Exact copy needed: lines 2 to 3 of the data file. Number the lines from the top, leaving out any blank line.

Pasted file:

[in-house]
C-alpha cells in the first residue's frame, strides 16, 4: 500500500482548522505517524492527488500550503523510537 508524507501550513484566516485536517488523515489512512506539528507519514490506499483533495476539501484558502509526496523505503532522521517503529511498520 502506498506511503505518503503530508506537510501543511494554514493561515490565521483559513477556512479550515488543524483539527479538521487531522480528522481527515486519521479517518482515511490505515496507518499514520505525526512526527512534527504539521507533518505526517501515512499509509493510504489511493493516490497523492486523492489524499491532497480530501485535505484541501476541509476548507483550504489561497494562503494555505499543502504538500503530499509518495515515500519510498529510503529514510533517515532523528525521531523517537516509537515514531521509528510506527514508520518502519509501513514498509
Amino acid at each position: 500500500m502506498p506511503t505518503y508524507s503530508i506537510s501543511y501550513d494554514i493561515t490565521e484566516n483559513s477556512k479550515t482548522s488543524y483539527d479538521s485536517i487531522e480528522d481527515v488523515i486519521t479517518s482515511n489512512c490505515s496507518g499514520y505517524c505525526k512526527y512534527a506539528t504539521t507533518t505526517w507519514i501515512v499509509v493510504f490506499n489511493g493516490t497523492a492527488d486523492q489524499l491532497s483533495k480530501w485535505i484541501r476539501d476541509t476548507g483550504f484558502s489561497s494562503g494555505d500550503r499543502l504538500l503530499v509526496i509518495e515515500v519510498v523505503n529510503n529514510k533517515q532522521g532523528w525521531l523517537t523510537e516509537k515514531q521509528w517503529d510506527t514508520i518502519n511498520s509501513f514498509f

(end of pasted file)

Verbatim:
C-alpha cells in the first residue's frame, strides 16, 4: 500500500482548522505517524492527488500550503523510537 508524507501550513484566516485536517488523515489512512506539528507519514490506499483533495476539501484558502509526496523505503532522521517503529511498520 502506498506511503505518503503530508506537510501543511494554514493561515490565521483559513477556512479550515488543524483539527479538521487531522480528522481527515486519521479517518482515511490505515496507518499514520505525526512526527512534527504539521507533518505526517501515512499509509493510504489511493493516490497523492486523492489524499491532497480530501485535505484541501476541509476548507483550504489561497494562503494555505499543502504538500503530499509518495515515500519510498529510503529514510533517515532523528525521531523517537516509537515514531521509528510506527514508520518502519509501513514498509
Amino acid at each position: 500500500m502506498p506511503t505518503y508524507s503530508i506537510s501543511y501550513d494554514i493561515t490565521e484566516n483559513s477556512k479550515t482548522s488543524y483539527d479538521s485536517i487531522e480528522d481527515v488523515i486519521t479517518s482515511n489512512c490505515s496507518g499514520y505517524c505525526k512526527y512534527a506539528t504539521t507533518t505526517w507519514i501515512v499509509v493510504f490506499n489511493g493516490t497523492a492527488d486523492q489524499l491532497s483533495k480530501w485535505i484541501r476539501d476541509t476548507g483550504f484558502s489561497s494562503g494555505d500550503r499543502l504538500l503530499v509526496i509518495e515515500v519510498v523505503n529510503n529514510k533517515q532522521g532523528w525521531l523517537t523510537e516509537k515514531q521509528w517503529d510506527t514508520i518502519n511498520s509501513f514498509f